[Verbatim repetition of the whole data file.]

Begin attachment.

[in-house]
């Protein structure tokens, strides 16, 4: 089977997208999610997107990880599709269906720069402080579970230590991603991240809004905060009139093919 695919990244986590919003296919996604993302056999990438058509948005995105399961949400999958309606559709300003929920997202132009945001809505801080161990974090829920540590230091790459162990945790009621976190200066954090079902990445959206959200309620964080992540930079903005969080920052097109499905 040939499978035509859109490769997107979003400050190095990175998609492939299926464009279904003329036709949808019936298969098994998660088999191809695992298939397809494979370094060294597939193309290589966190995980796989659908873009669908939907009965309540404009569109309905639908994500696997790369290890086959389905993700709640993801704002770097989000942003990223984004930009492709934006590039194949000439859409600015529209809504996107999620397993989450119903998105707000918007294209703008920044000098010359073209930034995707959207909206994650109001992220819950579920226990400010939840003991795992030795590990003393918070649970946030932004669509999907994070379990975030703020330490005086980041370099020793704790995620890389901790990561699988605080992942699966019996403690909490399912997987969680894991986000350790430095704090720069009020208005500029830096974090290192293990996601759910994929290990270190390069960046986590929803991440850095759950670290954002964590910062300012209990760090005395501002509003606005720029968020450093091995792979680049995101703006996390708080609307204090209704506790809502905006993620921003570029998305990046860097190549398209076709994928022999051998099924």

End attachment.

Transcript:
[in-house]
């Protein structure tokens, strides 16, 4: 089977997208999610997107990880599709269906720069402080579970230590991603991240809004905060009139093919 695919990244986590919003296919996604993302056999990438058509948005995105399961949400999958309606559709300003929920997202132009945001809505801080161990974090829920540590230091790459162990945790009621976190200066954090079902990445959206959200309620964080992540930079903005969080920052097109499905 040939499978035509859109490769997107979003400050190095990175998609492939299926464009279904003329036709949808019936298969098994998660088999191809695992298939397809494979370094060294597939193309290589966190995980796989659908873009669908939907009965309540404009569109309905639908994500696997790369290890086959389905993700709640993801704002770097989000942003990223984004930009492709934006590039194949000439859409600015529209809504996107999620397993989450119903998105707000918007294209703008920044000098010359073209930034995707959207909206994650109001992220819950579920226990400010939840003991795992030795590990003393918070649970946030932004669509999907994070379990975030703020330490005086980041370099020793704790995620890389901790990561699988605080992942699966019996403690909490399912997987969680894991986000350790430095704090720069009020208005500029830096974090290192293990996601759910994929290990270190390069960046986590929803991440850095759950670290954002964590910062300012209990760090005395501002509003606005720029968020450093091995792979680049995101703006996390708080609307204090209704506790809502905006993620921003570029998305990046860097190549398209076709994928022999051998099924």